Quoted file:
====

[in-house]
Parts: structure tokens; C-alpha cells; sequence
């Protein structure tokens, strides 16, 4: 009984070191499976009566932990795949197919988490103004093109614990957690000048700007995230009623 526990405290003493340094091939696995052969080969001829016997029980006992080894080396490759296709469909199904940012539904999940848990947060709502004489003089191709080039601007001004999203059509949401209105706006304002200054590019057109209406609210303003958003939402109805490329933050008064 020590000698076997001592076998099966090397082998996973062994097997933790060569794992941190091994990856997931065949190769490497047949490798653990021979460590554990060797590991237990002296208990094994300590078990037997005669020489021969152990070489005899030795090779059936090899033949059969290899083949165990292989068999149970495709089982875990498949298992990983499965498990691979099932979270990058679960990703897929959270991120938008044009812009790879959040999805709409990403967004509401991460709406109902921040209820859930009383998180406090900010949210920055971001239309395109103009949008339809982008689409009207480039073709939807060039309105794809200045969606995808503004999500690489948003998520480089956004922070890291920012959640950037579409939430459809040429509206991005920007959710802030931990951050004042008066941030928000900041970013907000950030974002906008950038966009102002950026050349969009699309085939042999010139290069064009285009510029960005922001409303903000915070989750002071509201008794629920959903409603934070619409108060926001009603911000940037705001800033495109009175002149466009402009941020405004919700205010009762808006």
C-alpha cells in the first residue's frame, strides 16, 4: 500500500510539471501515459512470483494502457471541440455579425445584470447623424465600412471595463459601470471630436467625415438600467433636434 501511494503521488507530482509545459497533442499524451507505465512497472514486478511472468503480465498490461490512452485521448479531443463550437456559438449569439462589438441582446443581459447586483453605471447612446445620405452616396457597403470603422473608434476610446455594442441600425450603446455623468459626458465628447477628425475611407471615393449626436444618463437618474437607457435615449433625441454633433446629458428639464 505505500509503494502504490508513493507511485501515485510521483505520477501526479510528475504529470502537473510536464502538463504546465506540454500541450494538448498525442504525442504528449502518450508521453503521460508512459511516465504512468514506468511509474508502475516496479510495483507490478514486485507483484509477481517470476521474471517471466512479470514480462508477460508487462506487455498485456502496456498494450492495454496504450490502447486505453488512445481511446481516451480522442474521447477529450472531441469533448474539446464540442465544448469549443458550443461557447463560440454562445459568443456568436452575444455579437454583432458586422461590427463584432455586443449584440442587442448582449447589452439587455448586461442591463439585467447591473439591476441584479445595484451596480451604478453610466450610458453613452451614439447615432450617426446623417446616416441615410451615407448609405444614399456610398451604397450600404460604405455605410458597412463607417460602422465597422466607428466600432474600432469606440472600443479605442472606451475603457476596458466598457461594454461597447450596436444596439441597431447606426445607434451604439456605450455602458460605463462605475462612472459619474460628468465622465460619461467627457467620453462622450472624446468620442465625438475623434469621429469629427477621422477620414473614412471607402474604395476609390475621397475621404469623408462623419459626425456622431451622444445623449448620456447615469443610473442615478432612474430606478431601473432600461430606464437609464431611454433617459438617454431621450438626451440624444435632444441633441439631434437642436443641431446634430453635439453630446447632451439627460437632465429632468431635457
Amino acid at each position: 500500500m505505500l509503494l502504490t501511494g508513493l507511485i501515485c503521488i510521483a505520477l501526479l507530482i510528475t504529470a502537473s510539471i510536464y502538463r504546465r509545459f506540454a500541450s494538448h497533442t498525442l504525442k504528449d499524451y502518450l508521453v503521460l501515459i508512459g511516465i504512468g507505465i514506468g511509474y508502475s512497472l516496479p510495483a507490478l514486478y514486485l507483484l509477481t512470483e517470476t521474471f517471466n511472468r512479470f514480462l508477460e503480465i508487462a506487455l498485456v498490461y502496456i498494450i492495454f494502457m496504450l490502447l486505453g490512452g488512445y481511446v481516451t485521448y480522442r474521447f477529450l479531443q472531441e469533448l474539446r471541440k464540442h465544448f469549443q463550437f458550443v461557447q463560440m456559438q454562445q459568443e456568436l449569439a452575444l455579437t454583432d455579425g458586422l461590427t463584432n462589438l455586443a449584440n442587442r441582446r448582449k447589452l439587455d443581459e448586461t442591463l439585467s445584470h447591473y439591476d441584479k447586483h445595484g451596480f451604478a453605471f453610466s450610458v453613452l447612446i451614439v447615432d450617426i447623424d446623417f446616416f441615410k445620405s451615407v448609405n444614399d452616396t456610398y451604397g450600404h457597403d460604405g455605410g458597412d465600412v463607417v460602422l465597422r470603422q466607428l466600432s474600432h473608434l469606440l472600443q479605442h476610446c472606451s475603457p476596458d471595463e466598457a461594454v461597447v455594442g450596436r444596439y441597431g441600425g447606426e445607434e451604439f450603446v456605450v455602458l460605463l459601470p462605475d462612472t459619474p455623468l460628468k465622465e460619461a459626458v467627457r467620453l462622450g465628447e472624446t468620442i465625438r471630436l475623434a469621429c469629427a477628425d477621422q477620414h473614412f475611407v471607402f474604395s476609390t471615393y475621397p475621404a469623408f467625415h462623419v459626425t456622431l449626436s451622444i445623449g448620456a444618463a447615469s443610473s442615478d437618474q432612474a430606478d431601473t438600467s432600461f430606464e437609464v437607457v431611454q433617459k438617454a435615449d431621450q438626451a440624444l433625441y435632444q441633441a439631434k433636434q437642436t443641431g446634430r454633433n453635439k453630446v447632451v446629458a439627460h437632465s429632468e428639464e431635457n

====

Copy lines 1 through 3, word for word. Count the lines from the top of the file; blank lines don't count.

[in-house]
Parts: structure tokens; C-alpha cells; sequence
């Protein structure tokens, strides 16, 4: 009984070191499976009566932990795949197919988490103004093109614990957690000048700007995230009623 526990405290003493340094091939696995052969080969001829016997029980006992080894080396490759296709469909199904940012539904999940848990947060709502004489003089191709080039601007001004999203059509949401209105706006304002200054590019057109209406609210303003958003939402109805490329933050008064 020590000698076997001592076998099966090397082998996973062994097997933790060569794992941190091994990856997931065949190769490497047949490798653990021979460590554990060797590991237990002296208990094994300590078990037997005669020489021969152990070489005899030795090779059936090899033949059969290899083949165990292989068999149970495709089982875990498949298992990983499965498990691979099932979270990058679960990703897929959270991120938008044009812009790879959040999805709409990403967004509401991460709406109902921040209820859930009383998180406090900010949210920055971001239309395109103009949008339809982008689409009207480039073709939807060039309105794809200045969606995808503004999500690489948003998520480089956004922070890291920012959640950037579409939430459809040429509206991005920007959710802030931990951050004042008066941030928000900041970013907000950030974002906008950038966009102002950026050349969009699309085939042999010139290069064009285009510029960005922001409303903000915070989750002071509201008794629920959903409603934070619409108060926001009603911000940037705001800033495109009175002149466009402009941020405004919700205010009762808006």